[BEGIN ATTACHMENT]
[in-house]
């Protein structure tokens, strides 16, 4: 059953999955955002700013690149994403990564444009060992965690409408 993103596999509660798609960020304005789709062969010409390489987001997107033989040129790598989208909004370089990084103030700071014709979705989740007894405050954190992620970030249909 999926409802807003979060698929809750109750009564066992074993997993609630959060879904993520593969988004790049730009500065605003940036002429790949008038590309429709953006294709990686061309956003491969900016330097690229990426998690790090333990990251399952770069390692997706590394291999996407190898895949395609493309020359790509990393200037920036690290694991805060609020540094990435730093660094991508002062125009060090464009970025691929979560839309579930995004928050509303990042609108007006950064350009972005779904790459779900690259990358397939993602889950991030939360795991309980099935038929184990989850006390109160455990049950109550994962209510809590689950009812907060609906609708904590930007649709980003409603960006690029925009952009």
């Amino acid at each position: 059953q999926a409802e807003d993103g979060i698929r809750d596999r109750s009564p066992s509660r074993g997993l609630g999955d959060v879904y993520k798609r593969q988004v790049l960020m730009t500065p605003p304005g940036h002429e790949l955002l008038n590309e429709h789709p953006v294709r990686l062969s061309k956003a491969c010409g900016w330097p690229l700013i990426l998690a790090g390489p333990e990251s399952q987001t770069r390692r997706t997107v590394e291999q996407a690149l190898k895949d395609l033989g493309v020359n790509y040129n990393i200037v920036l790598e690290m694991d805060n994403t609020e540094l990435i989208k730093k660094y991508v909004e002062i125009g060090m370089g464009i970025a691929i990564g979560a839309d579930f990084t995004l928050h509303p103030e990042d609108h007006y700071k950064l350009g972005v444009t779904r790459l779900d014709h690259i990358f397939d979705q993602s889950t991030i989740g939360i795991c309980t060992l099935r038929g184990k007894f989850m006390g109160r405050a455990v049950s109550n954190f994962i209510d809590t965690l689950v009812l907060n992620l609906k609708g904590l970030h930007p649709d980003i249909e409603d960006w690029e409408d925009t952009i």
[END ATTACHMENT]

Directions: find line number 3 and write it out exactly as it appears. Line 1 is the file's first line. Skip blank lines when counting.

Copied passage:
């Amino acid at each position: 059953q999926a409802e807003d993103g979060i698929r809750d596999r109750s009564p066992s509660r074993g997993l609630g999955d959060v879904y993520k798609r593969q988004v790049l960020m730009t500065p605003p304005g940036h002429e790949l955002l008038n590309e429709h789709p953006v294709r990686l062969s061309k956003a491969c010409g900016w330097p690229l700013i990426l998690a790090g390489p333990e990251s399952q987001t770069r390692r997706t997107v590394e291999q996407a690149l190898k895949d395609l033989g493309v020359n790509y040129n990393i200037v920036l790598e690290m694991d805060n994403t609020e540094l990435i989208k730093k660094y991508v909004e002062i125009g060090m370089g464009i970025a691929i990564g979560a839309d579930f990084t995004l928050h509303p103030e990042d609108h007006y700071k950064l350009g972005v444009t779904r790459l779900d014709h690259i990358f397939d979705q993602s889950t991030i989740g939360i795991c309980t060992l099935r038929g184990k007894f989850m006390g109160r405050a455990v049950s109550n954190f994962i209510d809590t965690l689950v009812l907060n992620l609906k609708g904590l970030h930007p649709d980003i249909e409603d960006w690029e409408d925009t952009i």